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Watermelon growing in a field.

AUBURN UNIVERSITY, Ala. – During the summer heat, cutting open the perfectly ripe watermelon is a great way to cool down. Picking the perfect watermelon can be deceiving though. Many social media sites claim to have the fool-proof method of how to pick the juiciest, ripest one by their shape and color.

Joe Kemble, an Alabama Extension vegetable specialist, said people should understand many of these are just myths.

Male vs. Female

One myth says a way to choose the best watermelon is determining whether the fruit is male or female. Kemble wants to make clear that there are no male fruits. A fruit develops from the fertilization of ovules (part that develops into a seed) of a female flower. Watermelon plants produce separate male and female flowers. Pollen from the male flowers is conveyed, usually by honey bees, to the female flowers. After pollination, fertilization of each ovule occurs and the former female flower is now a developing fruit.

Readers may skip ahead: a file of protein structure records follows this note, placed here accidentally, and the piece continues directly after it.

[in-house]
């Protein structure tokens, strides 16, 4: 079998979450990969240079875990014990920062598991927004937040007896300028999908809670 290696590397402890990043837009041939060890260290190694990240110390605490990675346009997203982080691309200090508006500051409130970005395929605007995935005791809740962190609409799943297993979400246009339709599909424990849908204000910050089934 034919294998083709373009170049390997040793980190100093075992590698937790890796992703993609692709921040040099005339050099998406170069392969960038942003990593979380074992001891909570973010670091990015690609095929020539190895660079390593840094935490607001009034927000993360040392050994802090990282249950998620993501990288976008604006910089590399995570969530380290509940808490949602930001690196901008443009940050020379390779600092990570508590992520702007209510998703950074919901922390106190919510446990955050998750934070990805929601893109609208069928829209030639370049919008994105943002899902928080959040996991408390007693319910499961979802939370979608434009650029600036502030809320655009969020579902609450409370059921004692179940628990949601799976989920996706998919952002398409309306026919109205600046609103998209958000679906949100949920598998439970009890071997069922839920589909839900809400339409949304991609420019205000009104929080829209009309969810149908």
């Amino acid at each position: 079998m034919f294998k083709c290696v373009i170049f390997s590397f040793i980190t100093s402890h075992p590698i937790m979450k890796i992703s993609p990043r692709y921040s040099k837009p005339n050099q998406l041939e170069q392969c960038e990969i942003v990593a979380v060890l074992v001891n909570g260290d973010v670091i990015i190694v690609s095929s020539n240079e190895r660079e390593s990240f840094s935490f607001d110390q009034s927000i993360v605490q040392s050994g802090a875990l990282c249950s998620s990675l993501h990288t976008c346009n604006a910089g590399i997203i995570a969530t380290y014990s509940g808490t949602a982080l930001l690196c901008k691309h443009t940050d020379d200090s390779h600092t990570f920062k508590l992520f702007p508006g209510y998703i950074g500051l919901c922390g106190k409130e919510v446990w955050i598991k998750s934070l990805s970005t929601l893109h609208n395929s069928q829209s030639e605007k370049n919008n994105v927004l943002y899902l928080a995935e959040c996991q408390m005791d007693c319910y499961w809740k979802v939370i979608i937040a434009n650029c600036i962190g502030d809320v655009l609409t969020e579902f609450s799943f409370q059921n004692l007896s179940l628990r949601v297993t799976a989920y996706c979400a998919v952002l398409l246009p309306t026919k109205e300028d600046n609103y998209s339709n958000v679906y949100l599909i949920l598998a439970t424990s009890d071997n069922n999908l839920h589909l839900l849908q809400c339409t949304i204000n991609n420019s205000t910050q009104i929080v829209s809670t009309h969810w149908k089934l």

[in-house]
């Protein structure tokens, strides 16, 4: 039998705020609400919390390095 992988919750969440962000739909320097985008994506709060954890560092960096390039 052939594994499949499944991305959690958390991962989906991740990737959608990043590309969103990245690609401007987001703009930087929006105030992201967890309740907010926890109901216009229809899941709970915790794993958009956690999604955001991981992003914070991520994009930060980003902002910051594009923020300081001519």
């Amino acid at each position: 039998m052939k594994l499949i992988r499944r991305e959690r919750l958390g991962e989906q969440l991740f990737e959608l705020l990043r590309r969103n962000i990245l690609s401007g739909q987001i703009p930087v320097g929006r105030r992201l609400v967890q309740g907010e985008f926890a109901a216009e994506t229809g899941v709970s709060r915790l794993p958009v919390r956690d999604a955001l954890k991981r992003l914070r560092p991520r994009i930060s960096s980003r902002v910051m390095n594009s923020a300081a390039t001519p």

Size and Shape

Another popular myth is based on the fruit’s size and shape. However, this is not a guaranteed way to choose a melon. Size and shape can differ greatly in watermelons based on rainfall/irrigation, nutritional status, weather and pollination success. Poor or incomplete pollination can cause misshapen fruit to develop. The plant needs one pollen grain to fertilizer each ovule in a watermelon. It is the ovule that will develop into a seed after fertilization occurs. Each watermelon variety produces a range of sizes. These ranges can be rather wide depending on many of the factors listed above.

Sweetness

Contrary to what many people claim, size does not reflect flavor or sweetness. A large watermelon can be just as sweet as a small one.

More Information

Now that you know the truth behind watermelon development, you are ready to choose the best one when picking through the mounds of melons.

Fore more information on choosing watermelons, check out the news article Picking the Perfect Watermelon. For more information, visit Alabama Extension online or contact your county Extension office.

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